Aqua Map Blog


"From Paper to Electronic Charts"


by Giorgio Ghiggini (Aqua Map team)

November 16, 2020



I am sure there are dozens of articles like this talking about the same subject, but I decided to give my contribution in light of the experience I have done during the last 30 years in the marine cartography field, first as employee and later as entrepreneur.

When I started working for Navionics in the early 90’s as Cartography Production Manager we really were at the dawn of the Marine electronic charts, those years all the boater were dealing with the paper charts and pilot guide books.

You needed a divider and a triangle, better two, to place your position, maybe coming from a Loran, on the Nautical chart. And you had to deal with the different scale charts. First of all, draw your position on the small scale (1:500,000), where the pen size represents around 150mt (500ft), in order to understand a general position of your boat when far from the coastline. Then repeat the same on a larger scale (1:80,000) discovering there is a certain difference between the two charts, maybe due to the manual drawing performed by the cartographer, or maybe due to the missing NTM update. Then get your binocular to find the reference buoy is half mile far from where expected…the Loran did work? Did I open the divider in the right latitude position on the chart? How many seconds is a minute? I have never been so good in tech-drawing at school ☹.


Old fashion but….

The GPS advent moved all this stuff at a higher level of information. Initially the GPS precision was not very high, but the route was drawn.

All the Hydrographic Offices (HOs) around the world are the official responsible for the creation and maintenance of the Nautical Charts of their territorial waters. The Nautical Charts, still today unfortunately, are thought and built for the Commercial and/or Military navigation, that’s why there is a lack in the large scales charts coverages. We are talking of over 20,000 Nautical charts around the world.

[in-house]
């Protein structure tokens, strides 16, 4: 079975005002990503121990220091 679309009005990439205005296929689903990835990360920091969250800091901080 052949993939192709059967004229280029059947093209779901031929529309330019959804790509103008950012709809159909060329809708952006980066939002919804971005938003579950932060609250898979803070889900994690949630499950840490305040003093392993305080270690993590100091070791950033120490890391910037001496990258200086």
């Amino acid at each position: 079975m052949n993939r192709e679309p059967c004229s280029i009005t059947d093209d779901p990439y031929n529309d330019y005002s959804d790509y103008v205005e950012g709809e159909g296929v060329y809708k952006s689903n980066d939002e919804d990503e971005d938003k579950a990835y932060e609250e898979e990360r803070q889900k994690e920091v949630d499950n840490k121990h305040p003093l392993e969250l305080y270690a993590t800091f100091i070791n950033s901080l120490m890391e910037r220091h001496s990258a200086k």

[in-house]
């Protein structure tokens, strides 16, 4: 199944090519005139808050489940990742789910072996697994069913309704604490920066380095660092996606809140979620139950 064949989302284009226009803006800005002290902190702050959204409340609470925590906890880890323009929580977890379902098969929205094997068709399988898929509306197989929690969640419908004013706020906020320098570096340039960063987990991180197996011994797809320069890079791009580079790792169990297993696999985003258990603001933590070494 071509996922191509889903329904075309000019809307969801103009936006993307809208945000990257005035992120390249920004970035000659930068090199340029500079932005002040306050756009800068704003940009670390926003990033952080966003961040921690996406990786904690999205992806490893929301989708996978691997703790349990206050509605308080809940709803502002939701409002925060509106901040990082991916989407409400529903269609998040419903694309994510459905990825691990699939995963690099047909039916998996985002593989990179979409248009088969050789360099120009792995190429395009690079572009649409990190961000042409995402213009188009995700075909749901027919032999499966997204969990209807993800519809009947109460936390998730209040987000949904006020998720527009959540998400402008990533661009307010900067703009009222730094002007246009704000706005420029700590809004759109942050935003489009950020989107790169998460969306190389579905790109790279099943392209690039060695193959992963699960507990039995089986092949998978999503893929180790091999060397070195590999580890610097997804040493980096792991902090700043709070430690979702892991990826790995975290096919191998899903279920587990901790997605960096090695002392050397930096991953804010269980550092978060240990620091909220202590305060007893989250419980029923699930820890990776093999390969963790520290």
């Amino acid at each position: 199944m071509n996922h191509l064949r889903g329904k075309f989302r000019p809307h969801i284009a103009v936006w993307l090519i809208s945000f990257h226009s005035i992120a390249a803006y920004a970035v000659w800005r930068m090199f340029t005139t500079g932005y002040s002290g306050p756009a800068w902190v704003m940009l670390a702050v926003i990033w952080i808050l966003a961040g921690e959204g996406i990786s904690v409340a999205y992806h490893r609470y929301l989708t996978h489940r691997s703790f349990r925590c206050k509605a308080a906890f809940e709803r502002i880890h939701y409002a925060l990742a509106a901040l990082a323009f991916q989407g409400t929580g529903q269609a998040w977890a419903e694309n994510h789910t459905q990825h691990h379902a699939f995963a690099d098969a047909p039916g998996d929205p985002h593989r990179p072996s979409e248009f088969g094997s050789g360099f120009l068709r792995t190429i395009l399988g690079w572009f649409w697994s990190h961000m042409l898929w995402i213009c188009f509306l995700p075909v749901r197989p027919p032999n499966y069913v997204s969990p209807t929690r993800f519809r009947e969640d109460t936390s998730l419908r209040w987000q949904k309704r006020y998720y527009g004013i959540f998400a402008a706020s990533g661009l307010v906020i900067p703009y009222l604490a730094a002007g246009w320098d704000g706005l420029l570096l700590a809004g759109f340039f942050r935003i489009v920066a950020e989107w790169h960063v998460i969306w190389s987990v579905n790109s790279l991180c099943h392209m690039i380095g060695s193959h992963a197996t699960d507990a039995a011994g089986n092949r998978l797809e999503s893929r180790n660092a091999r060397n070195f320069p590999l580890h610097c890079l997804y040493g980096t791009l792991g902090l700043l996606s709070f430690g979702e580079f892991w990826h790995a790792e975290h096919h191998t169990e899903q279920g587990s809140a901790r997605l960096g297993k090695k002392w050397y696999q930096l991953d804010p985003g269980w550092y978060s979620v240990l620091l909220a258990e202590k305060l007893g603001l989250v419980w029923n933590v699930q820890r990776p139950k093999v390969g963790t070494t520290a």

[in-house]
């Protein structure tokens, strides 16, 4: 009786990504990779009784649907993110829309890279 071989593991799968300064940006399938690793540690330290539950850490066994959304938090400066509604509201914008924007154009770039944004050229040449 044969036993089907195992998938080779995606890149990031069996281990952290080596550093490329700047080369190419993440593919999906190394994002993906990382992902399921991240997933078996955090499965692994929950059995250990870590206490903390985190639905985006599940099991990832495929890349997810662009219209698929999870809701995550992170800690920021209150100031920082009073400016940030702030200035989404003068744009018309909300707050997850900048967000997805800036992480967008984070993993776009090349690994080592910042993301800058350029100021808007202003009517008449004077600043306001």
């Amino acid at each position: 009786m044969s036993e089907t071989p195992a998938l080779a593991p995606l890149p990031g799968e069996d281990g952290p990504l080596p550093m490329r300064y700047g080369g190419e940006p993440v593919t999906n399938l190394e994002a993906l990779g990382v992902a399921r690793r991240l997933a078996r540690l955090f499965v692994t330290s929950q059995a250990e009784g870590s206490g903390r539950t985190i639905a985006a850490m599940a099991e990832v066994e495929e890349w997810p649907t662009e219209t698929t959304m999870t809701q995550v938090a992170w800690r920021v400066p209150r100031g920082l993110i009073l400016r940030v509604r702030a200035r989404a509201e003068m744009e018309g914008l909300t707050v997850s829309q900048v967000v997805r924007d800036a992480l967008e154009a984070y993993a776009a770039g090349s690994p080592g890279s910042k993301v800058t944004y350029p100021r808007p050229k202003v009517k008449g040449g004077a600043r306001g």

I would avoid talking of the early-early process using the big digitalization tables and describe the process most of the HOs used, and in some cases still are using.

Scanning, Geo-Referencing, Vectorizing and Attribution…all this today sounds old but this was the process to generate the Electronic chart from a piece of paper. In the late 90’s all the HOs decided to produce the ENC (Electronic Nautical Charts) and created the S-57 standard, an object-oriented format with quite complex features (topology, sharing geometry, quality acceptance, etc.). All of them took their paper charts and processed the above steps.

The quality was an option…while scanning it was difficult to avoid a deformation of the resultant image. The Nautical Chart paper is quite heavy and thick, a normal scanner would make the chart slip on the rollers. Flat scanners A0 size, or vertical scanners with Teflon rollers, a bit of R&D was required.

The geo-referencing and sometimes the re-projection. Select two, four, more points on the grid. Get the latitude and longitude (ddd, mm, ss.ss), convert them into decimal degrees with at least 6 decimal digits to ensure the decimetre precision, apply the SHIFT to WGS84 correction…run.